She reached down and grabbed a spear that was ornate, heavily sculpted, and covered in blood from the siren she’d taken it from, and handed it over to Vali. Then she grabbed a short sword off of a dead soldier and handed it to me. “You wanted to save your friends, right?”

Harley flew like a missile to the top of the mountain, her wings fanning out to catch the thermals. She was unerring, straight, her talons trailing behind her.

“Yes Ma’am,” I said. Pinion’s eyes had lost their glassiness. She knelt down so we were at the same height.

“Here’s your chance. While we lead the assault, You and Vali and Harley and Jerome are going to free their prisoners-”

“There’s so many of them,” I said, reasonably.

“They’re out of position,” Pinion said. She gestured at the mountain, as Harley fell upon it, a blazing torch in her hand. “They’re out of position, and we’re far faster than they are. We’ll take the camp and slaughter every last bastard inside of it while they’re still frantically coming back to reinforce it,” her voice had taken on a husky hoarse quality, like she’d been left to scream. She crackled with anger, like a spring, coiled until it could almost break.

Harley’s torch fell upon a sconce at the top of the mountain, and then it gleamed, bright enough to be seen in the growing evening.

Then Pinion swayed, putting her hands on my shoulders to keep upright, dug into the pack next to her, and pulled out a horn.

“Cover your ears,” She said, and we did, and she blew a note so loud it made the Captain’s booming voice sound like the mewl of a kitten. The noise buzzed in my bones and vibrated my organs until everything tickled and ached.

It echoed long after the bureaucrat had pulled her lips away from it, and then she scowled. She leapt up into the tree beside us, perched at the very top, her talons digging into the bark, and then she screeched like the creature she was, a primal awful noise.

And from the forest, the screeches came in reply. A mixture, a great cacophony that sounded like my liege’s bird gardens, if only they were invaded by the damned.

The sky became filled with the noise of hundreds of wings, and then they came. They drifted from every surface, from every camp, from every hidden nook and cranny where they’d scattered after the initial invasion, and they landed next to us until we were surrounded by over a hundred bristling spears. Some still wore heavy armor, and yet others came only in leathers.

Even the chef had arrived, armed with his cleaver. He wouldn’t meet my eyes. What was there to say? We were down a member, and Sev couldn’t join us.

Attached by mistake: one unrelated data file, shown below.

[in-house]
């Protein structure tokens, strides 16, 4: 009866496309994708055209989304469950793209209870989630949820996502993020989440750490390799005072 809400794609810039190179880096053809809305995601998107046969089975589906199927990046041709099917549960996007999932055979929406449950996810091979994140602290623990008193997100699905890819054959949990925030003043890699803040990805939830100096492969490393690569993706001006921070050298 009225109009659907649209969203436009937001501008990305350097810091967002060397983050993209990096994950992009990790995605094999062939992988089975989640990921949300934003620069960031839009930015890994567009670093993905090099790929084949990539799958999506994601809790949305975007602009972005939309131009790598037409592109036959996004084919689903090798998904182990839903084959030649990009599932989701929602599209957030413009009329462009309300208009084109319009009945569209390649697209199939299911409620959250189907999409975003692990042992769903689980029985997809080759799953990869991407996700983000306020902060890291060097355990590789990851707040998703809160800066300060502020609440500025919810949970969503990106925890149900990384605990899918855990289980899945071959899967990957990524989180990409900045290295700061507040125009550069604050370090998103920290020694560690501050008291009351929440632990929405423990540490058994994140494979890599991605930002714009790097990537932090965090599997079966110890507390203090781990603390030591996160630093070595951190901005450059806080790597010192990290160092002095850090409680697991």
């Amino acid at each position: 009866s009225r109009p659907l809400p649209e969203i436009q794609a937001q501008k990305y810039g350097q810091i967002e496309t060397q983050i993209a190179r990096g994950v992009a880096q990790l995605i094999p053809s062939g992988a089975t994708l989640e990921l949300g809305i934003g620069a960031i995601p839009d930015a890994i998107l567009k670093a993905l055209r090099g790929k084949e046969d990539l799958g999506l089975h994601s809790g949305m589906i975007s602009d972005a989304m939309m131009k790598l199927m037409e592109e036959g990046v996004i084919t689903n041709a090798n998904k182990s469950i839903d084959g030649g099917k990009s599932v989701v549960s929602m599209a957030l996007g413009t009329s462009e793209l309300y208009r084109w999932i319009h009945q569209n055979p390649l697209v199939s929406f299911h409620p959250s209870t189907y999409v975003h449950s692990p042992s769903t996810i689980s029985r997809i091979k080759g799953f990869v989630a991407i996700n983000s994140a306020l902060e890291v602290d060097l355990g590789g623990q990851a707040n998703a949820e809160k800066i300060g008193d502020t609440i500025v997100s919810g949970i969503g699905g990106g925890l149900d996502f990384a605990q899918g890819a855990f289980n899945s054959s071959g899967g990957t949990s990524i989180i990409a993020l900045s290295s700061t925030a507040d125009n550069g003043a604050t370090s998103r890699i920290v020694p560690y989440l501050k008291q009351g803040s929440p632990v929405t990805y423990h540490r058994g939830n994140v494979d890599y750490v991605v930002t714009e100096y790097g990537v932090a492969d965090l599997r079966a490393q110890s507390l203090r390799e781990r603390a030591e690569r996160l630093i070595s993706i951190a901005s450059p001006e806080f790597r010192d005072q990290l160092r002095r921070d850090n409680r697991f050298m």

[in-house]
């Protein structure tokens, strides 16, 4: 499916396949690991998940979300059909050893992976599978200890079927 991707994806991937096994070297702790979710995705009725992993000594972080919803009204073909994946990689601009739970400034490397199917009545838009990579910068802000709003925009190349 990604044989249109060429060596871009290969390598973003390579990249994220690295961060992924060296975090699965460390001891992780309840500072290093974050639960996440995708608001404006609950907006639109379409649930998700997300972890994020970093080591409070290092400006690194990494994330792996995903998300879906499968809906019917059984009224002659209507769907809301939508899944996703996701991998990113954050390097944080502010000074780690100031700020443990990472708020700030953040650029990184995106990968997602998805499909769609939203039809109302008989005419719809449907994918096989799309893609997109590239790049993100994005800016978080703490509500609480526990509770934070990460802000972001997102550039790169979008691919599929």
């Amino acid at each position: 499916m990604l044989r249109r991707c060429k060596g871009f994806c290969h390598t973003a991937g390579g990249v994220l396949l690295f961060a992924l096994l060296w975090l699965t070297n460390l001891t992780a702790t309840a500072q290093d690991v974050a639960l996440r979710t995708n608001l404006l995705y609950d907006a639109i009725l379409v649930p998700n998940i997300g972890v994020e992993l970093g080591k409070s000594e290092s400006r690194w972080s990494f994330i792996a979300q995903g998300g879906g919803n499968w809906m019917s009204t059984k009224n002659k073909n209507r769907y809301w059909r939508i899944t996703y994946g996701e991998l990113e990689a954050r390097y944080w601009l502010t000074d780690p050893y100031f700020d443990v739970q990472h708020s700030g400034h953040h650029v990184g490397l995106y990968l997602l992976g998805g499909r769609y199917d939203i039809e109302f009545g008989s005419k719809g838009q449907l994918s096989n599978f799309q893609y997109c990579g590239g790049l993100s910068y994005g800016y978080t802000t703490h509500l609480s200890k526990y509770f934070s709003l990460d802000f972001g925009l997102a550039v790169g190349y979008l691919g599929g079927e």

“Milady,” an armored bird saluted. “What are your orders?”

Pinion looked over the gathered masses. “I’m a worm damned bureaucrat,” Pinion spat. “I don’t have royal training, and I barely have an ounce of that bloodline in my body. I’m beaten, I’m bruised, and I’m going to fall over and vomit blood before the day’s over. You shouldn’t be listening to me in the first place, you know that?”

The sirens were quiet, listening to her talk.

“And despite that, I’m going to run down upon that ugly fortress they’ve set up on my beaches, where my daughters used to play, where our ships used to come, and where we’d fish, and I’m going to beat them until they choke to death on my corpse. If anyone thinks I’m not going to, they can call me out on it right now!” Pinion spread her wings, and she was transformed from a petty bird who the Captain had fought with, who had wanted to retreat and hide, into a warrior.

“There’s a fortress down on the beach,” Pinion said. “They’ve taken our eye. We’re going to tear out theirs. Those are your orders,” she said, snatching up a spear. “I want the Colonel’s head on a pike. We’ve got maybe half a day to slaughter their fortress before the main bulk arrives, so let’s make this count.”

She raised her spear.

“Until our feathers are clotted with blood.”

The armored bird raised her spear. “Until our feathers run red with blood.”

Then the rest raised their armaments, and their oaths fell into a slurry of cacophonies and promises of death.

Vali raised her spear last. “Until the Venturing Owl saves us from hell itself.”

Pinion laughed.

“Well,” She said, turning to look down the cliff. In the distance, the smoke burning from the encampment looked like an open invitation. “Let’s get this over with.”

She spread her wings, and leapt off to meet her fate.

And then the rest of the birds spread their wings and flew off to join her.